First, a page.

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Title: An investigation into pictorial memory, with particular reference to facial recognition
Author: Forbes, Douglas Donnchaidh Stewart
Awarding Body: University of Aberdeen
Current Institution: University of Aberdeen
Date of Award: 1975
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The thesis is an investigation into recognition-memory for pictorial stimuli. It takes as its starting-point several published studies which suggest that pictorial memory may be significantly better than verbal memory. The possibility that the use of homogeneous sets of pictorial stimuli might result in poorer recognition memory was considered. Using pictures of faces as stimuli, early experiments tested a number of subject and procedural variables which, it was thought, might affect pictorial memory. As a result of these early experiments, two important questions were raised: 1) To what extent is interference theory, as derived from verbal memory, relevant to pictorial memory 2) Can the results of experiments performed with facial stimuli be taken to be representative of pictorial stimuli in general, or must faces be regarded as a special class of stimuli, as Yin, for example, has suggested From the results of experiments designed to test these two questions, it was concluded that interference may be responsible for the observed forgetting of faces. A theory of- subsumption, derived from the work of Ausubel, is proposed to account for these interference effects, particularly for the strong P.I. effect which was obtained. It was, in addition, felt that the evidence in support of a special facial memory hypothesis was inconclusive. No experimental justification for a specifically facial memory was obtained. It was proposed that any difference between faces and other objects may more readily be explained in terms of perceptual processing. If this conclusion is justified, it may obviate the necessity for investigating similar factors both with faces and with other pictorial categories.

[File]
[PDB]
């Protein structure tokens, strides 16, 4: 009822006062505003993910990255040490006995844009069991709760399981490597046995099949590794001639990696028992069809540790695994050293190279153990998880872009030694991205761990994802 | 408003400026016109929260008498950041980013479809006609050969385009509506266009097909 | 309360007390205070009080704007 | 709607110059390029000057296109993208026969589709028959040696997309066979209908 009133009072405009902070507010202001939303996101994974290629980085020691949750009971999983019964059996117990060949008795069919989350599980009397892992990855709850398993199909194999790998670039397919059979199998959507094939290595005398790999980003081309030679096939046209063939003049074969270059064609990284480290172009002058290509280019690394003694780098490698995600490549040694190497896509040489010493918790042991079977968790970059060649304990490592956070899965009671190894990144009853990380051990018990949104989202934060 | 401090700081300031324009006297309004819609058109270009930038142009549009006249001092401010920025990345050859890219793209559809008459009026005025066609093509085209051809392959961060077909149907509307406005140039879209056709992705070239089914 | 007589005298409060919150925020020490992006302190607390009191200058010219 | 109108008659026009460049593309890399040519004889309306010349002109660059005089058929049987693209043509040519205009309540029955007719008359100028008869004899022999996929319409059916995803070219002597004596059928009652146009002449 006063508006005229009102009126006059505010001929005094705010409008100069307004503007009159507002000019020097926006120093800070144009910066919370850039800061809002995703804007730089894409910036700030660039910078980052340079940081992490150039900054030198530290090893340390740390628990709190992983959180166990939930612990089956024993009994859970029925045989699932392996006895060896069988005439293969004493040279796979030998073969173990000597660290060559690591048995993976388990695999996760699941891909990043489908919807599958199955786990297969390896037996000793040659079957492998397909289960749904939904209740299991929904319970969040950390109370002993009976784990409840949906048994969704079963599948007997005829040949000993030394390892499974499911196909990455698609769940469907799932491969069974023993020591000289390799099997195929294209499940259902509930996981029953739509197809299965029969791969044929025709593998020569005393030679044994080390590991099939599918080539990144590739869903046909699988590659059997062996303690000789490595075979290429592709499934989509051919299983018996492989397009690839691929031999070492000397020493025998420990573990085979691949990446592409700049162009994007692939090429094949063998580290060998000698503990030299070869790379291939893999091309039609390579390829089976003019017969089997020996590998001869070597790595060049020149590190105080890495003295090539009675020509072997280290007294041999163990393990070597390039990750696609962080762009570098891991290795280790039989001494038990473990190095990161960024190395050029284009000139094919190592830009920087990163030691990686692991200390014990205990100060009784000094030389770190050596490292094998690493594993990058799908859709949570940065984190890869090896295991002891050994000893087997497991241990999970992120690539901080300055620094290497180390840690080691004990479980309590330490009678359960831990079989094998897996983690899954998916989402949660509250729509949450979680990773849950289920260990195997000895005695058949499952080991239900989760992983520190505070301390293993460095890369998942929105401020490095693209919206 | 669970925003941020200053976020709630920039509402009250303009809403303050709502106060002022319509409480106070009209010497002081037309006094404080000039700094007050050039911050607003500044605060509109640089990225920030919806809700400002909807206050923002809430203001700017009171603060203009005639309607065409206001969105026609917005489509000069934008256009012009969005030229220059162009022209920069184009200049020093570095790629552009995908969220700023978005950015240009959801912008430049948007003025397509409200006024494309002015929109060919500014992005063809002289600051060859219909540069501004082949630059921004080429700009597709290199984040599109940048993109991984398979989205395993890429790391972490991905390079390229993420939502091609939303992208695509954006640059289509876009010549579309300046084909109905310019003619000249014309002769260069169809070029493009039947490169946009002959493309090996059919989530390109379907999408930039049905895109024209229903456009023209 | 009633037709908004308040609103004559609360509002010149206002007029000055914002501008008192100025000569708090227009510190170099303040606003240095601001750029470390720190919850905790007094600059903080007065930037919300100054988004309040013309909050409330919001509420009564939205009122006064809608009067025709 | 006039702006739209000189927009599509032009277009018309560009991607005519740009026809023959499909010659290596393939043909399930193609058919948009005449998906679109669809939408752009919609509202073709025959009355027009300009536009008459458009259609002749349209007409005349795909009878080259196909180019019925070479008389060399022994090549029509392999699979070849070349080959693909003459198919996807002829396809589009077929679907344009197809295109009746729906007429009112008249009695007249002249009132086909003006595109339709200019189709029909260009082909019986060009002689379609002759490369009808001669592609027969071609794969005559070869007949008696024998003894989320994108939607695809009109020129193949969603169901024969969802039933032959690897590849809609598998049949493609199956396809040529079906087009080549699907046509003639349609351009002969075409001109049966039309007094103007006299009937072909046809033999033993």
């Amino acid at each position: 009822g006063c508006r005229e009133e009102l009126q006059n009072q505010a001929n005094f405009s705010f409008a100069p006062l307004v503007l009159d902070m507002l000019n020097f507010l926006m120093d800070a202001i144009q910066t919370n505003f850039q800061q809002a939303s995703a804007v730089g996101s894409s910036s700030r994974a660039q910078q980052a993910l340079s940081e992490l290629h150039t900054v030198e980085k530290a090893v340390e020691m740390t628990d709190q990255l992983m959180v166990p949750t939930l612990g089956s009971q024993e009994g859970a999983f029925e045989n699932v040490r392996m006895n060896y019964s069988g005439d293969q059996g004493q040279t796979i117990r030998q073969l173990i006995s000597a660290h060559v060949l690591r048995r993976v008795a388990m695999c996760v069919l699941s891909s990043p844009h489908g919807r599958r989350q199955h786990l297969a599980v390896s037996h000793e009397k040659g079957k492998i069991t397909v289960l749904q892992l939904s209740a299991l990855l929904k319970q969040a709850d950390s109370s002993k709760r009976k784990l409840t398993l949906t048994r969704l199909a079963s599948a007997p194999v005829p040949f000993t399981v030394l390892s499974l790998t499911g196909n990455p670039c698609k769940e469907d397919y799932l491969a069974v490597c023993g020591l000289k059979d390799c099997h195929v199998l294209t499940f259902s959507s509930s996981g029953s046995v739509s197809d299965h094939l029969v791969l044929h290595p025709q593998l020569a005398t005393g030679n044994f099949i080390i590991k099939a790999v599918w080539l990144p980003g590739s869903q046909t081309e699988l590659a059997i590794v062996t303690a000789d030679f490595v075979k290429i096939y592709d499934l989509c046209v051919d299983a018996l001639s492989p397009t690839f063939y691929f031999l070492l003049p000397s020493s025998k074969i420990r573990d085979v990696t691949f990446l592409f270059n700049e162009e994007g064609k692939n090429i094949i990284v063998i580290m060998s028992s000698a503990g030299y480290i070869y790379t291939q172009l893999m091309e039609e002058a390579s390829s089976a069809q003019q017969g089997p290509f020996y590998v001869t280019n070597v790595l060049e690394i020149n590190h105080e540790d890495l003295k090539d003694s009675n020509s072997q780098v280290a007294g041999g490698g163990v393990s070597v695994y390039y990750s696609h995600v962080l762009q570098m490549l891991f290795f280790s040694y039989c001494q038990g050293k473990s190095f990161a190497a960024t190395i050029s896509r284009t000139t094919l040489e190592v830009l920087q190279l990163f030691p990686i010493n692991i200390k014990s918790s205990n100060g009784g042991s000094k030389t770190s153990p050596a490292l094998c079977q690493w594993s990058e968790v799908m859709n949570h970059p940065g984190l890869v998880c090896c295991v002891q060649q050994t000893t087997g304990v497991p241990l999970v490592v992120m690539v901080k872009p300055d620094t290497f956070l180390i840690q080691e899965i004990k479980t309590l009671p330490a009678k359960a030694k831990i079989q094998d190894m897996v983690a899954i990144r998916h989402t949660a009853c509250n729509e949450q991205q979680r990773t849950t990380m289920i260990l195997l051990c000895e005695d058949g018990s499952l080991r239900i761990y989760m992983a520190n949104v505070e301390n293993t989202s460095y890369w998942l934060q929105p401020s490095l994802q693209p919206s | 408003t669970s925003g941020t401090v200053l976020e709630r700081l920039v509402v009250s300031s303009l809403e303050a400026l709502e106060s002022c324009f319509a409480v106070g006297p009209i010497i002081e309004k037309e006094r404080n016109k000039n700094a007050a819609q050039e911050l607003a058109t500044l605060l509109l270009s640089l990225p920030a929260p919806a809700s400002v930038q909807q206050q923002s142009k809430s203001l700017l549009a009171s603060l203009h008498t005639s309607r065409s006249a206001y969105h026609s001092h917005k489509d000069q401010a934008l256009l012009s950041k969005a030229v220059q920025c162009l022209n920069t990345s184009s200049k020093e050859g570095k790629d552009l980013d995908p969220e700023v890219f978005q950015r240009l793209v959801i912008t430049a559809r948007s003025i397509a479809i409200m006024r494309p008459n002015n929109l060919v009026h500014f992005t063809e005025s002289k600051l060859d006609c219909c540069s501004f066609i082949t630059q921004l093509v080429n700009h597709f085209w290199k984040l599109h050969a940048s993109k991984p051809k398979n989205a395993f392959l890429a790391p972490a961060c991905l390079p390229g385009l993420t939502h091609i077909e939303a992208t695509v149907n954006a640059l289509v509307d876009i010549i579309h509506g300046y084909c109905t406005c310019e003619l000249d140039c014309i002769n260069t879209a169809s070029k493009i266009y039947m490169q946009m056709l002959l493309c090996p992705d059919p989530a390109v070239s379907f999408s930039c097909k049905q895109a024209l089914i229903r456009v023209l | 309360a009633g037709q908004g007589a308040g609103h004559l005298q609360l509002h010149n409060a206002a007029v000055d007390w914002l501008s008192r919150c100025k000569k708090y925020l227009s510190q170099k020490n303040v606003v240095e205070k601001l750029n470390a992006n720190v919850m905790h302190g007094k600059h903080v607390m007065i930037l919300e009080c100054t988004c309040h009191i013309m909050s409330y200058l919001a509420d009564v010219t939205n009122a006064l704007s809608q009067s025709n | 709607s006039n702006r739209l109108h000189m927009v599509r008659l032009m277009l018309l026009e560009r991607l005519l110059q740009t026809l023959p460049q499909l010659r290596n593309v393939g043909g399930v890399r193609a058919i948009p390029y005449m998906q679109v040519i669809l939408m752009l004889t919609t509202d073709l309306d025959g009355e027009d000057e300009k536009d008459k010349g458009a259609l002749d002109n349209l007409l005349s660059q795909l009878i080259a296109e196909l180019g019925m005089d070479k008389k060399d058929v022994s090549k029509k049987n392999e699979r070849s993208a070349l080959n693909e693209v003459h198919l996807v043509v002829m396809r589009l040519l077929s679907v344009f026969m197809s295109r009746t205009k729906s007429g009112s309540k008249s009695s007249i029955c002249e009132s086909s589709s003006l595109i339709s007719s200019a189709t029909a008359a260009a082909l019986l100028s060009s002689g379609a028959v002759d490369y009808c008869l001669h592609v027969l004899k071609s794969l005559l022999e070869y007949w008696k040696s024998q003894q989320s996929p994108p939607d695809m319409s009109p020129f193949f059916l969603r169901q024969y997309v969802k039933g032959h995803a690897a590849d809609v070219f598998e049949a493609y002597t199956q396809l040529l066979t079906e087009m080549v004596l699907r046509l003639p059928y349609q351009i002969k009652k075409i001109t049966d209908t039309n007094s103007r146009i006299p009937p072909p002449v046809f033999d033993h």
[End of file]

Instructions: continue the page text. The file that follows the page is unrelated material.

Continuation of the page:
Supervisor: Not available Sponsor: Not available
Qualification Name: Thesis (Ph.D.) Qualification Level: Doctoral
EThOS ID:  DOI: Not available